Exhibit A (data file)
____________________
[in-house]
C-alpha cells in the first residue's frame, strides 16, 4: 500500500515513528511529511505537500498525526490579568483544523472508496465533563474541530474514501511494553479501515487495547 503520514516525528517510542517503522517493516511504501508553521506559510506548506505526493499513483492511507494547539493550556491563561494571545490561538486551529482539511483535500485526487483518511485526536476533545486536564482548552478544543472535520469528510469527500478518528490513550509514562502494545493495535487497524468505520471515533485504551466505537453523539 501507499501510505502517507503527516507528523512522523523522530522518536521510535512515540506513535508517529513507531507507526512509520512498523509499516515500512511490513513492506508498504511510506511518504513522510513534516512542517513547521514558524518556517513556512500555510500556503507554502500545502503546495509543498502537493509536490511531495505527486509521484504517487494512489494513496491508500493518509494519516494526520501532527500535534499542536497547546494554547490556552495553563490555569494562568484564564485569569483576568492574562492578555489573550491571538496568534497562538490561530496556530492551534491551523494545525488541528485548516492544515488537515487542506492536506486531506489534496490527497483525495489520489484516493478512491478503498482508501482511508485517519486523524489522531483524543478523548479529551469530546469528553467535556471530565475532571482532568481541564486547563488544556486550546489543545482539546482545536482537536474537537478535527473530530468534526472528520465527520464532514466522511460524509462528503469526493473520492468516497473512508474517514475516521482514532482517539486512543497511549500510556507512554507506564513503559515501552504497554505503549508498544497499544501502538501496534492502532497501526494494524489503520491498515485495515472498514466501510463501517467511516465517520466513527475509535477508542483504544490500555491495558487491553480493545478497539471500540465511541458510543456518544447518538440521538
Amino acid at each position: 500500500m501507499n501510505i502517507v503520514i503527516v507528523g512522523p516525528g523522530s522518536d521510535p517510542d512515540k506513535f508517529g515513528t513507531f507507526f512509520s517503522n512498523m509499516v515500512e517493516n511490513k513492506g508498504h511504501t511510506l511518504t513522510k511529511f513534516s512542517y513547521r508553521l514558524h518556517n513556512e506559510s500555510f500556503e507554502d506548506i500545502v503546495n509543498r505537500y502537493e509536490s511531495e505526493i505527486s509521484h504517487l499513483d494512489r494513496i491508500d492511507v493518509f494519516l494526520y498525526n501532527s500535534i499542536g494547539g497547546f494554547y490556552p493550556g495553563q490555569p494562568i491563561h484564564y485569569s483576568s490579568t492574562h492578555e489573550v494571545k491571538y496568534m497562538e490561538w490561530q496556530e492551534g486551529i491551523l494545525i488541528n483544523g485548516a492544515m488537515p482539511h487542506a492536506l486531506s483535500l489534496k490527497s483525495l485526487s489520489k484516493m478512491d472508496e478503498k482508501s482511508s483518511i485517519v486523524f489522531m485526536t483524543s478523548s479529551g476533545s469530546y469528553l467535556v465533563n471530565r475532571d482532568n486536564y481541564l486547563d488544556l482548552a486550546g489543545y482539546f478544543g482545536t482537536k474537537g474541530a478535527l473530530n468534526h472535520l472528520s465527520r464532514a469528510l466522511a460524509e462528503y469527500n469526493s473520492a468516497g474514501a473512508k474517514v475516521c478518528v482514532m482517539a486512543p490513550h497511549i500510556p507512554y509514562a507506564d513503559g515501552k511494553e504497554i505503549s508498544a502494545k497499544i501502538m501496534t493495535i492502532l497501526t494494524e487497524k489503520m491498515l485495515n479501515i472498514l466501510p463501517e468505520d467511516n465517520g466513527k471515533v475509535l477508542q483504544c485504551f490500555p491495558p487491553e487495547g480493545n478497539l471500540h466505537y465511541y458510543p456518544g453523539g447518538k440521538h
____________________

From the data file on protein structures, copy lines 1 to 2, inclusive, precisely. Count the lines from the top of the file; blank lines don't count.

[in-house]
C-alpha cells in the first residue's frame, strides 16, 4: 500500500515513528511529511505537500498525526490579568483544523472508496465533563474541530474514501511494553479501515487495547 503520514516525528517510542517503522517493516511504501508553521506559510506548506505526493499513483492511507494547539493550556491563561494571545490561538486551529482539511483535500485526487483518511485526536476533545486536564482548552478544543472535520469528510469527500478518528490513550509514562502494545493495535487497524468505520471515533485504551466505537453523539 501507499501510505502517507503527516507528523512522523523522530522518536521510535512515540506513535508517529513507531507507526512509520512498523509499516515500512511490513513492506508498504511510506511518504513522510513534516512542517513547521514558524518556517513556512500555510500556503507554502500545502503546495509543498502537493509536490511531495505527486509521484504517487494512489494513496491508500493518509494519516494526520501532527500535534499542536497547546494554547490556552495553563490555569494562568484564564485569569483576568492574562492578555489573550491571538496568534497562538490561530496556530492551534491551523494545525488541528485548516492544515488537515487542506492536506486531506489534496490527497483525495489520489484516493478512491478503498482508501482511508485517519486523524489522531483524543478523548479529551469530546469528553467535556471530565475532571482532568481541564486547563488544556486550546489543545482539546482545536482537536474537537478535527473530530468534526472528520465527520464532514466522511460524509462528503469526493473520492468516497473512508474517514475516521482514532482517539486512543497511549500510556507512554507506564513503559515501552504497554505503549508498544497499544501502538501496534492502532497501526494494524489503520491498515485495515472498514466501510463501517467511516465517520466513527475509535477508542483504544490500555491495558487491553480493545478497539471500540465511541458510543456518544447518538440521538